Instead of a “This City” Sunday feature, let’s talk about the biggest asset, other than your intuition, that will help you travel around the world: banking overseas. You’ve worked hard to save money for your travels so why would you let something so small and insignificant like ATM fees take $2-5 every time you make a transaction?
Find a bank that works for you
So you’re going to be traveling long term, and you’ll need to find a bank that will keep your hard-earned cash safe. Find a bank that has friendly and reliable customer service, has ATMs all over the world, and perhaps allows you to earn a small amount of interest on your money. A couple of examples are Charles Schwab and HBIC. I, personally, will be using Charles Schwab, but if you have any additional recommendations of banks to use on the road, let me know. Whatever bank you choose, make sure it’s a two way street. You offer them your business, and what do they have to offer you besides providing a safe place to hold your money?
Charles Schwab is a popular bank among travel bloggers and frequent international travel because they refund all ATM fees no matter which bank’s ATM you use to withdrawal money. However, they do not reimburse you for foreign transaction fees.
If you’re going to be staying long-term in another country, ask the locals of the country for some suggestions of great banks accounts to take advantage of while you’re there so you can keep your money safe. In this case, you might consider using a bank specific to that country.
It’s always best to carry around 1 or 2 credit cards or ATM cards while on the road, in case of emergency. They shouldn’t be used to pay for everything, and just like at home, you should always pay your bills on time so you won’t have to pay interest on it. When you go overseas, be sure to notify your credit card companies that you’ll be traveling so that they don’t freeze your account on account of foreign transactions. If you’re extra paranoid of someone stealing your credit cards while you’re abroad, keep one on you and leave one back at your hotel/hostel so if you do, in fact, lose one, you’ll have a backup.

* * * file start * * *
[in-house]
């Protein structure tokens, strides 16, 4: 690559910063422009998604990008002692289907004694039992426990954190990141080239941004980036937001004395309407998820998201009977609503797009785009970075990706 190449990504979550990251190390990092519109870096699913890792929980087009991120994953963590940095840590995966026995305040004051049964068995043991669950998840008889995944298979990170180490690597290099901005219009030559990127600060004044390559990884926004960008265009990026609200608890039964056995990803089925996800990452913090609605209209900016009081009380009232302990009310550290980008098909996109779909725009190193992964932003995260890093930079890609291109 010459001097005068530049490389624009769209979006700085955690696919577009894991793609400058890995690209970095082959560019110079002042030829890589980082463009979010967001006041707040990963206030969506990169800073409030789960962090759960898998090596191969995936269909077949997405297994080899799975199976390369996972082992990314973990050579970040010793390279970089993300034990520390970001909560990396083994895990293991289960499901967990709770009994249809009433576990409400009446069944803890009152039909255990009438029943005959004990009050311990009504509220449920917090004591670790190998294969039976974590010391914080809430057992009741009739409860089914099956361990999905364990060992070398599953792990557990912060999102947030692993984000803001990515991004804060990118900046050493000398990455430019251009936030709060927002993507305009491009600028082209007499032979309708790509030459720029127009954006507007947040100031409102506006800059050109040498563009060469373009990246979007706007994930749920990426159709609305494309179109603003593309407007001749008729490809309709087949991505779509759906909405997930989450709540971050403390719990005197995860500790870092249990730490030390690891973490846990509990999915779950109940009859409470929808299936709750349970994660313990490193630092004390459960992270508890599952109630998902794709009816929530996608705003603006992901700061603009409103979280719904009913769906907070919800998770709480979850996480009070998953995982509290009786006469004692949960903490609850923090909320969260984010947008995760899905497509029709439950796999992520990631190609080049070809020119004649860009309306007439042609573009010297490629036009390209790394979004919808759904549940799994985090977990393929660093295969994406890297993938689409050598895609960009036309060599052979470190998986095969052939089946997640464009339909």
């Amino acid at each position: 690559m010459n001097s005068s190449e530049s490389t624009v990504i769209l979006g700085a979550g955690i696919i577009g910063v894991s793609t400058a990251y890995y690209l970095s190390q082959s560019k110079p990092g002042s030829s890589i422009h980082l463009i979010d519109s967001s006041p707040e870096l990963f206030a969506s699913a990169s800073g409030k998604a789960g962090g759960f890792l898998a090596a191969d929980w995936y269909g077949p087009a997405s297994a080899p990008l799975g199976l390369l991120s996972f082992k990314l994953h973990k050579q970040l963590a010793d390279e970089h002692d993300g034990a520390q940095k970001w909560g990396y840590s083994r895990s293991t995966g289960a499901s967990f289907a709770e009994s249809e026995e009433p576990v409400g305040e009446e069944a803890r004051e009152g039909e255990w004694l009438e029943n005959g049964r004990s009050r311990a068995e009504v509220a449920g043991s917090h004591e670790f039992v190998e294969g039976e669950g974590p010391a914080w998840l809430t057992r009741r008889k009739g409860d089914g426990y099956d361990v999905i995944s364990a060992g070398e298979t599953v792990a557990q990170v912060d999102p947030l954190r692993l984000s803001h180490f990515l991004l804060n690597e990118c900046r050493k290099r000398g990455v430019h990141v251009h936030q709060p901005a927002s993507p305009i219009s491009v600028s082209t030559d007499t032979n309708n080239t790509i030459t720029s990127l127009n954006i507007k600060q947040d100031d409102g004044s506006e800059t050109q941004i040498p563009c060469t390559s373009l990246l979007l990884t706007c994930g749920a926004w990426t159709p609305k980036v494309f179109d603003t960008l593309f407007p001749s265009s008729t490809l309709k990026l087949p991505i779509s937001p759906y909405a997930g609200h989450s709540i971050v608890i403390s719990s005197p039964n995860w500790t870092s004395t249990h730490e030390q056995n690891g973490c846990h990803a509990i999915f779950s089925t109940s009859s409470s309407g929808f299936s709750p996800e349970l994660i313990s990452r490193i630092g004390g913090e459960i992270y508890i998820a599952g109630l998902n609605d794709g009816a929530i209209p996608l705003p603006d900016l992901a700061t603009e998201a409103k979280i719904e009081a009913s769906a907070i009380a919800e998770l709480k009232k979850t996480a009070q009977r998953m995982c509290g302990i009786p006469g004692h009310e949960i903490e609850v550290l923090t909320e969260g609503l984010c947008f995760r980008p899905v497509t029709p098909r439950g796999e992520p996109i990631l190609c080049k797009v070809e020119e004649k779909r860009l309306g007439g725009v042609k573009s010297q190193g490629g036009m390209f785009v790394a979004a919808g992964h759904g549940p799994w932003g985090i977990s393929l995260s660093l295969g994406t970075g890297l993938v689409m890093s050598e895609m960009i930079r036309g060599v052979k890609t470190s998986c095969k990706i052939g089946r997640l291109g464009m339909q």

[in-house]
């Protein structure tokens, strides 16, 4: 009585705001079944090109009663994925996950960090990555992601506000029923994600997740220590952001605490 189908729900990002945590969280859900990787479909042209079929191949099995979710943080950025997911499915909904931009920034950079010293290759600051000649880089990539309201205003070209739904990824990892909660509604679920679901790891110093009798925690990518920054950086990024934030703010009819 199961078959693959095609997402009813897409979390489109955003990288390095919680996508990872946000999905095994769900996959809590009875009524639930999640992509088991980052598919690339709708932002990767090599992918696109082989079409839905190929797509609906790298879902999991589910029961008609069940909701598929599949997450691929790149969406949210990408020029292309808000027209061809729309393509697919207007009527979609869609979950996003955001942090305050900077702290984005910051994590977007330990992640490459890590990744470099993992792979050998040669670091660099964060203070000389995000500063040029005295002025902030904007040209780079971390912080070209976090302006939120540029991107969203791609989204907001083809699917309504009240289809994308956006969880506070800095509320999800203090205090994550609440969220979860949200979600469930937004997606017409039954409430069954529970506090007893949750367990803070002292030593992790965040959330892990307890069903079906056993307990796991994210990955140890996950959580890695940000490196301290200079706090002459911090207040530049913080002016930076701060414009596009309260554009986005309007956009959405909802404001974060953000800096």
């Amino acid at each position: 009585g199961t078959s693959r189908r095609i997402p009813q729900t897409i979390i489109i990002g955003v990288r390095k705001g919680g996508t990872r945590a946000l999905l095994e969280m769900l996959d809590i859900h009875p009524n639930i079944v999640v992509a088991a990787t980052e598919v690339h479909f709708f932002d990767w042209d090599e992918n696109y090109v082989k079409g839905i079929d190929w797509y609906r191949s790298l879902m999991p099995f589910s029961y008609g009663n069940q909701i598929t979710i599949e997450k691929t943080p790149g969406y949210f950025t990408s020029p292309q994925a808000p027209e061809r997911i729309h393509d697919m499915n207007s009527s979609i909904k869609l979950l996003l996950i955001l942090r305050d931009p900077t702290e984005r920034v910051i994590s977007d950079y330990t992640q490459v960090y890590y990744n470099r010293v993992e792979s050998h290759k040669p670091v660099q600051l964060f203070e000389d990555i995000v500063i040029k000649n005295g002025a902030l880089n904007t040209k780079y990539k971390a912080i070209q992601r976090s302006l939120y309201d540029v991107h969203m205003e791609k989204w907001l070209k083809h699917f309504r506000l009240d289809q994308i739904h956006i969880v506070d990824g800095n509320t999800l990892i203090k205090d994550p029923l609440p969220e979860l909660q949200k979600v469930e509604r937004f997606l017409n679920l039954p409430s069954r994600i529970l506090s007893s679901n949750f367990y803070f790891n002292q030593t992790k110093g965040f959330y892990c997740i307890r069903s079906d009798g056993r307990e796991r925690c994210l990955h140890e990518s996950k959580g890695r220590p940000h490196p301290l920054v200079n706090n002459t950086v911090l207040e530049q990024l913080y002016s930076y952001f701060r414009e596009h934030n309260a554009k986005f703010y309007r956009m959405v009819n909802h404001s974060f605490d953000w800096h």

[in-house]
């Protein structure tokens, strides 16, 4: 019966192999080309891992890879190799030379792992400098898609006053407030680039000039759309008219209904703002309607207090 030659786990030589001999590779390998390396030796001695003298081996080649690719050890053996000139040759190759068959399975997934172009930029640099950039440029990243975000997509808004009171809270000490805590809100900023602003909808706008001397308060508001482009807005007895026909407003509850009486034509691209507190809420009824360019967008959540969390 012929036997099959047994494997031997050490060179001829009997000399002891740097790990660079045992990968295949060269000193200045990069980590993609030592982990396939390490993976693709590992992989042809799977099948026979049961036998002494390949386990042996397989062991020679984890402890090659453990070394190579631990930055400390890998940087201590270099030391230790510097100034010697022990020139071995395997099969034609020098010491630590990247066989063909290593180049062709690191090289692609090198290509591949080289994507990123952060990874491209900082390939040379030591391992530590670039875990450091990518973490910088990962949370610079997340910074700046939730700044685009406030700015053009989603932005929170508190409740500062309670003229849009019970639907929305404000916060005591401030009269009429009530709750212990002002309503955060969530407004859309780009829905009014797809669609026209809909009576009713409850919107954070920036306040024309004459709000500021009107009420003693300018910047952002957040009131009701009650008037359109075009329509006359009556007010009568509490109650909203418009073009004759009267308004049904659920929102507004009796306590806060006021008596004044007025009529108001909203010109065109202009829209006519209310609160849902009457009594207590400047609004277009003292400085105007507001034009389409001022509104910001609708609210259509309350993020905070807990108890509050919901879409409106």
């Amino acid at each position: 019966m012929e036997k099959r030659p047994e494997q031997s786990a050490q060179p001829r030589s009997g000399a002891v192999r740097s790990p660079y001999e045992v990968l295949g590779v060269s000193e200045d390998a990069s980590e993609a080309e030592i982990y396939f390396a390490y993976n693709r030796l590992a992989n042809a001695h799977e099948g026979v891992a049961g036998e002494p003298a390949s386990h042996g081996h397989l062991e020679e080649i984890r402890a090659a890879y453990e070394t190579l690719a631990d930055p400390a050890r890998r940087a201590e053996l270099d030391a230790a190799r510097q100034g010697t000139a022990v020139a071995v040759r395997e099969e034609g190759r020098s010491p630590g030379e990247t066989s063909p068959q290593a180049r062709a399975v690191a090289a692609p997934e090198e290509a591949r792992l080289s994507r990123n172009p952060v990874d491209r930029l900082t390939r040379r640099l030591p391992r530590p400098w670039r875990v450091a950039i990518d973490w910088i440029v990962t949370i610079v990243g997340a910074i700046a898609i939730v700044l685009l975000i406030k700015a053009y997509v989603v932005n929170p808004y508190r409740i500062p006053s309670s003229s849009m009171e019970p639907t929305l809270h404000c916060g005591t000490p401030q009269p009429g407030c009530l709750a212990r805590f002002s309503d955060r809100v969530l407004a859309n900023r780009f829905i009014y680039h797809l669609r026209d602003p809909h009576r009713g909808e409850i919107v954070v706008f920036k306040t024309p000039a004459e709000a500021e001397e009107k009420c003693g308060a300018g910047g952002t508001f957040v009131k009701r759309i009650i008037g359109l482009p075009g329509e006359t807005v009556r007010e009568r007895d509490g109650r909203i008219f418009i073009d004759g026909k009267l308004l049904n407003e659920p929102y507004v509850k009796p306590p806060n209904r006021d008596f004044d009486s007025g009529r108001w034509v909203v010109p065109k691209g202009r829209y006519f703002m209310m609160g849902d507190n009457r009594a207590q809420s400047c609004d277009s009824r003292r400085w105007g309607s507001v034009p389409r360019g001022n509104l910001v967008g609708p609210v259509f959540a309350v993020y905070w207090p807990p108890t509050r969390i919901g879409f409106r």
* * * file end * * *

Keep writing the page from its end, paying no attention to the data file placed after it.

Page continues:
If you’re looking to open a new credit card, consider one that allows you to earn frequent flier miles and other rewards like cash back, has 24-hour customer service, and reliable customer service at that. When steady income is few and far between, it’s extremely valuable to have a card that “gives back”.
First rule of thumb is to never exchange money at the airport or in heavy tourist areas. Both tend to have the worst exchange rates so it would be in your best interest to switch currencies in the next town over. If you’re using an ATM, take out more money at a time so you can avoid frequent fees.
It’s best to use cash for a majority of your purchases so you can decrease the chance of credit card fraud in foreign countries. Plus, when you exchange USDs for other currencies, the bills and coins can make for some cool souvenirs.
Which bank do you use when you travel? What other tips so you have for avoiding miscellaneous transaction fees?